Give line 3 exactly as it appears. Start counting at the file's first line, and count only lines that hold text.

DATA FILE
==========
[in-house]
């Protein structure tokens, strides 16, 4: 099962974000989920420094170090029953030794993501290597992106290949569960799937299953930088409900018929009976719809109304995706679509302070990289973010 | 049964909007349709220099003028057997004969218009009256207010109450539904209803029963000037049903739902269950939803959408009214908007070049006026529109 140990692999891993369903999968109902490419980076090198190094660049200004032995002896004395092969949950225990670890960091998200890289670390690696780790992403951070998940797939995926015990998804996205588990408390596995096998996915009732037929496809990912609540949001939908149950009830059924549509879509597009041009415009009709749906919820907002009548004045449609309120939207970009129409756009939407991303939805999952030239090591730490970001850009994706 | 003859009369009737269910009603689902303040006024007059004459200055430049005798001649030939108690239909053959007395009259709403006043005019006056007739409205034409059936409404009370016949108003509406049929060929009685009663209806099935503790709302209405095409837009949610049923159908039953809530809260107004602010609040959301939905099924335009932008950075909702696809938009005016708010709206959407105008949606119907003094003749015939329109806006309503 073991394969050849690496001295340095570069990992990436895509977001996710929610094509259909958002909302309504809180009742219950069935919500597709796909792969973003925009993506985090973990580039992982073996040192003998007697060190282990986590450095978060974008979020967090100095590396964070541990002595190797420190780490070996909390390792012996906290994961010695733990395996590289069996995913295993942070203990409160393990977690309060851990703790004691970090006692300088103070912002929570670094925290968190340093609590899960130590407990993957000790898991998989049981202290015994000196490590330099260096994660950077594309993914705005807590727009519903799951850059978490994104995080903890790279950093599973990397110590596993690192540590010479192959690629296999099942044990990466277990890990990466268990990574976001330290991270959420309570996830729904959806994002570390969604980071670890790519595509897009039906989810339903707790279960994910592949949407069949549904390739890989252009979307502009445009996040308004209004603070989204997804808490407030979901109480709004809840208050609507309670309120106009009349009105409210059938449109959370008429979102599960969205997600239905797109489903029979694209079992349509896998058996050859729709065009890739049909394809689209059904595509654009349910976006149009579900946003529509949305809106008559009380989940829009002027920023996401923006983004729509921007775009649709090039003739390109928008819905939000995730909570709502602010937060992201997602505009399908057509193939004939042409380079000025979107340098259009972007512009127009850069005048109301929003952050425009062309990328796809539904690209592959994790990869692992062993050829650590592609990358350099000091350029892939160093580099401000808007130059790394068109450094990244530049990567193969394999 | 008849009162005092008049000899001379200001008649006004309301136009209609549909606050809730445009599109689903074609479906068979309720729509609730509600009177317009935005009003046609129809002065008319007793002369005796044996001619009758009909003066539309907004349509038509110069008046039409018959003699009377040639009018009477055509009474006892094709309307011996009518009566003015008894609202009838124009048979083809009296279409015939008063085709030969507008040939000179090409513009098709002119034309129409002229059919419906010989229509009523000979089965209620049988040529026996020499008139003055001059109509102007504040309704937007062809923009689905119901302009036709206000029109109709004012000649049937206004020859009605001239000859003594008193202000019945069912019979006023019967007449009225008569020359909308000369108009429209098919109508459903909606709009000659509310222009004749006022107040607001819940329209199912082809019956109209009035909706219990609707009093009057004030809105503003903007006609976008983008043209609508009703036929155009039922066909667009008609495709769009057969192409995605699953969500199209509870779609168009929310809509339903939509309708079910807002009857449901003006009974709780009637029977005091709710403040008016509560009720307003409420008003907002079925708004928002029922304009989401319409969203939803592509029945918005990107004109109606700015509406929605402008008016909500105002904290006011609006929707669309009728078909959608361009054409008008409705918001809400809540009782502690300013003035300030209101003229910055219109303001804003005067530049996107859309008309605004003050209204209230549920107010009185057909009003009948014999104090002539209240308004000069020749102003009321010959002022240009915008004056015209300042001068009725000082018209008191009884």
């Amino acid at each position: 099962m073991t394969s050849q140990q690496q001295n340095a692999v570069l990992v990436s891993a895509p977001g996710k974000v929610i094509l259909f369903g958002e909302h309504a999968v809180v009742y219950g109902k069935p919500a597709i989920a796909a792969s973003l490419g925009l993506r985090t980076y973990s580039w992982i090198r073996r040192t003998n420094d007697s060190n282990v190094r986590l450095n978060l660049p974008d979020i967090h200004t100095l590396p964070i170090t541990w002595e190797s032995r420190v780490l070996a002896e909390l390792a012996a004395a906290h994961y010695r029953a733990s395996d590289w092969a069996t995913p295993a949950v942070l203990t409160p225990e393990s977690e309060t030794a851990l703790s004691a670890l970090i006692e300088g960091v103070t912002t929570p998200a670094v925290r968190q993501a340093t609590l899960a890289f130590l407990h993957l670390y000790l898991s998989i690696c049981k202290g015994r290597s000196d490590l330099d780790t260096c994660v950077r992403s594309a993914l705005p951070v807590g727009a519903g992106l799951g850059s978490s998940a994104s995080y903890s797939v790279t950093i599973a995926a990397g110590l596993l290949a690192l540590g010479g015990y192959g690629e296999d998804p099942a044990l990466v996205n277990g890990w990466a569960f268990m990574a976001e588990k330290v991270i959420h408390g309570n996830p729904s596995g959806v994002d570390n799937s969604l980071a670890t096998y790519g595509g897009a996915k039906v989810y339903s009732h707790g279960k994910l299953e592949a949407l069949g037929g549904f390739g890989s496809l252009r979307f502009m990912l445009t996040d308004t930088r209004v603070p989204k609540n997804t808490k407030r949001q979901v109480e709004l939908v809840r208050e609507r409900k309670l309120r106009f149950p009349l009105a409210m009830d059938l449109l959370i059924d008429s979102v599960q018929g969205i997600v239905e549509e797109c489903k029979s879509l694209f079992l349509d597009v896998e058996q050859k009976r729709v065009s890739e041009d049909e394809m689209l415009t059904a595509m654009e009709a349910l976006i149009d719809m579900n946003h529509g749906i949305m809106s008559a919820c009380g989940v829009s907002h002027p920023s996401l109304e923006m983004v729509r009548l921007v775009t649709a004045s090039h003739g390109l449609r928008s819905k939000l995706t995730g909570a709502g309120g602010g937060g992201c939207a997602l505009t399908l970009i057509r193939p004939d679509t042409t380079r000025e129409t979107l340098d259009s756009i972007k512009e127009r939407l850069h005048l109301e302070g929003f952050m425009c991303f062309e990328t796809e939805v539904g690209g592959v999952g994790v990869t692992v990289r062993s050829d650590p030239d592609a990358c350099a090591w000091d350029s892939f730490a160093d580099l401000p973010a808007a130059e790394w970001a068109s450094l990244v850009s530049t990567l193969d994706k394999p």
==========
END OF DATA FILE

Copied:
């Amino acid at each position: 099962m073991t394969s050849q140990q690496q001295n340095a692999v570069l990992v990436s891993a895509p977001g996710k974000v929610i094509l259909f369903g958002e909302h309504a999968v809180v009742y219950g109902k069935p919500a597709i989920a796909a792969s973003l490419g925009l993506r985090t980076y973990s580039w992982i090198r073996r040192t003998n420094d007697s060190n282990v190094r986590l450095n978060l660049p974008d979020i967090h200004t100095l590396p964070i170090t541990w002595e190797s032995r420190v780490l070996a002896e909390l390792a012996a004395a906290h994961y010695r029953a733990s395996d590289w092969a069996t995913p295993a949950v942070l203990t409160p225990e393990s977690e309060t030794a851990l703790s004691a670890l970090i006692e300088g960091v103070t912002t929570p998200a670094v925290r968190q993501a340093t609590l899960a890289f130590l407990h993957l670390y000790l898991s998989i690696c049981k202290g015994r290597s000196d490590l330099d780790t260096c994660v950077r992403s594309a993914l705005p951070v807590g727009a519903g992106l799951g850059s978490s998940a994104s995080y903890s797939v790279t950093i599973a995926a990397g110590l596993l290949a690192l540590g010479g015990y192959g690629e296999d998804p099942a044990l990466v996205n277990g890990w990466a569960f268990m990574a976001e588990k330290v991270i959420h408390g309570n996830p729904s596995g959806v994002d570390n799937s969604l980071a670890t096998y790519g595509g897009a996915k039906v989810y339903s009732h707790g279960k994910l299953e592949a949407l069949g037929g549904f390739g890989s496809l252009r979307f502009m990912l445009t996040d308004t930088r209004v603070p989204k609540n997804t808490k407030r949001q979901v109480e709004l939908v809840r208050e609507r409900k309670l309120r106009f149950p009349l009105a409210m009830d059938l449109l959370i059924d008429s979102v599960q018929g969205i997600v239905e549509e797109c489903k029979s879509l694209f079992l349509d597009v896998e058996q050859k009976r729709v065009s890739e041009d049909e394809m689209l415009t059904a595509m654009e009709a349910l976006i149009d719809m579900n946003h529509g749906i949305m809106s008559a919820c009380g989940v829009s907002h002027p920023s996401l109304e923006m983004v729509r009548l921007v775009t649709a004045s090039h003739g390109l449609r928008s819905k939000l995706t995730g909570a709502g309120g602010g937060g992201c939207a997602l505009t399908l970009i057509r193939p004939d679509t042409t380079r000025e129409t979107l340098d259009s756009i972007k512009e127009r939407l850069h005048l109301e302070g929003f952050m425009c991303f062309e990328t796809e939805v539904g690209g592959v999952g994790v990869t692992v990289r062993s050829d650590p030239d592609a990358c350099a090591w000091d350029s892939f730490a160093d580099l401000p973010a808007a130059e790394w970001a068109s450094l990244v850009s530049t990567l193969d994706k394999p």